Known for being man’s best friend, could your dog save your life? It is often claimed animals have a sixth sense, however scientists are uncovering more evidence as to whether dogs can actually sniff out cancer in people.
Getting an early diagnosis of cancer gives people the best chance at successful treatment for the illness.
Could specially trained dogs help people get diagnosed earlier by sniffing out cancer before any symptoms appear?
It is said some dogs can detect the smell of peoples’ cancer in the early stages of the disease.
Dogs that can sniff out diseases aren’t your ordinary Rovers and Fidos though, they have to be specially trained to detect the smell.
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In the UK, charities like Medical Detection Dogs train these special animals to smell diseases.
The trained dogs are known as Bio Detection Dogs, and they’re taught to use their incredibly sensitive noses to recognise diseases.
Medical Detection Dogs said: “The dog’s nose is the best bio-sensor we know of.
“Our 2014 research indicated that our dogs were capable of detecting tiny traces (around one part per trillion – the equivalent of one teaspoon of sugar in two Olympic-sized swimming pools) of the odour created by different diseases.”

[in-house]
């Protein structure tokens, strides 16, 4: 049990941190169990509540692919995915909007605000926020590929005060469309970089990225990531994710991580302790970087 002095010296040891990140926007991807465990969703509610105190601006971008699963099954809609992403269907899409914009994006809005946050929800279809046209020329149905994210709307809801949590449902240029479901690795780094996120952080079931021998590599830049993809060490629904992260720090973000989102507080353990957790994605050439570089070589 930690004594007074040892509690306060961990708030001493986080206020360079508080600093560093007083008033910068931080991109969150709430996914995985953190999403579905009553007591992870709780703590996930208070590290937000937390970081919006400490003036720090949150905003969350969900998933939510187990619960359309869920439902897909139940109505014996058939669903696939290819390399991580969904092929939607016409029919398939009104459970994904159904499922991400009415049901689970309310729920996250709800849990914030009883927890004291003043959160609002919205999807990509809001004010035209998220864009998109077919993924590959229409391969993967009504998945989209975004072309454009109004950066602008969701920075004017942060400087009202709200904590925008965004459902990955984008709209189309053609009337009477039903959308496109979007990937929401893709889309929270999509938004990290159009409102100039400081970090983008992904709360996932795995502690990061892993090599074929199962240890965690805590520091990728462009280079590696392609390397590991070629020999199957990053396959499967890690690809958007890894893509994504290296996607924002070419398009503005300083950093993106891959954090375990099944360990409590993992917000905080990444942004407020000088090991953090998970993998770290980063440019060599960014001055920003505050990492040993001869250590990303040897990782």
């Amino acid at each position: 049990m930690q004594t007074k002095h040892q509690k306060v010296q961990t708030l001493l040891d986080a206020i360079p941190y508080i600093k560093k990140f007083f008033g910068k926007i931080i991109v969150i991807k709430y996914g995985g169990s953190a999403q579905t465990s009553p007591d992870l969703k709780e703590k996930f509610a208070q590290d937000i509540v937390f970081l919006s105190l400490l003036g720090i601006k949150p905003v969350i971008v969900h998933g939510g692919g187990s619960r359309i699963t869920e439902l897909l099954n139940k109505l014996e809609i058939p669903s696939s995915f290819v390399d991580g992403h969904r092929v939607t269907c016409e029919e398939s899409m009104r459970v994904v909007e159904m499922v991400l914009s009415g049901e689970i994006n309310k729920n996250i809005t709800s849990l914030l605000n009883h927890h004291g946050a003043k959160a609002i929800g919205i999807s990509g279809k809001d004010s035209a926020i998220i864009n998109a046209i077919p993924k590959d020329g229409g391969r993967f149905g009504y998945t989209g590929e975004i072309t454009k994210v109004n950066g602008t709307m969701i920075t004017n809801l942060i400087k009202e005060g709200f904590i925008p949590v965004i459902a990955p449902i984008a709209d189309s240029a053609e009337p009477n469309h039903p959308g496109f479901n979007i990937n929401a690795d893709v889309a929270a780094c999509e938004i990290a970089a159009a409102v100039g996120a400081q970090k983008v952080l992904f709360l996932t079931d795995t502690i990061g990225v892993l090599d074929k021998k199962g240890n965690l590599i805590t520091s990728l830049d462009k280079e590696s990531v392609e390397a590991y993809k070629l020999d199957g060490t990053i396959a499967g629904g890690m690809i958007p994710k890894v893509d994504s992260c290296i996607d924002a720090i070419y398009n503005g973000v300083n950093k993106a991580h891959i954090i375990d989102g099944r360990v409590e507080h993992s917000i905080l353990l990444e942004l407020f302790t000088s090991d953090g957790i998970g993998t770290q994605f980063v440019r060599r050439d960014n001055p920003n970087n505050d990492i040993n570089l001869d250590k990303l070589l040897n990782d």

Can dogs smell cancer?
Research into whether dogs can be trained to detect cancer is ongoing.
The idea dogs might be able to smell cancer was first published in The Lancet in 1989, after a woman went to the doctor because of her dog’s obsession with a skin lesion, which turned out to be malignant melanoma.
Since then, other people have come forward believing their dog had sensed something was wrong and later they had been diagnosed.
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While this evidence is anecdotal, the idea a dog’s super-sensitive nose could detect cancer is not that far-fetched.
A 2004 study in the British Medical Journal (BMJ) explained: “Tumours produce volatile organic compounds, which are released into the atmosphere through, for example, breath and sweat.
“Some of these volatile organic compounds are likely to have distinctive odours; even when present in minute quantities, they could be detectable by dogs, with their exceptional olfactory acuity.”
This study was the first to evaluate how well dogs could detect bladder cancer, and found the dogs correctly identified bladder cancer from a urine sample 41 percent of the time.
According to the study, left to chance alone they would have only expected a 14 percent success rate.
This was described as “convincing evidence” dogs can sniff out cancer.
The charity Medical Detection Dogs is currently working on two clinical trials with the NHS, assessing its dogs’ ability to detect prostate and colorectal cancers.
More recently, bio-detection dogs have also been used to detect Covid.
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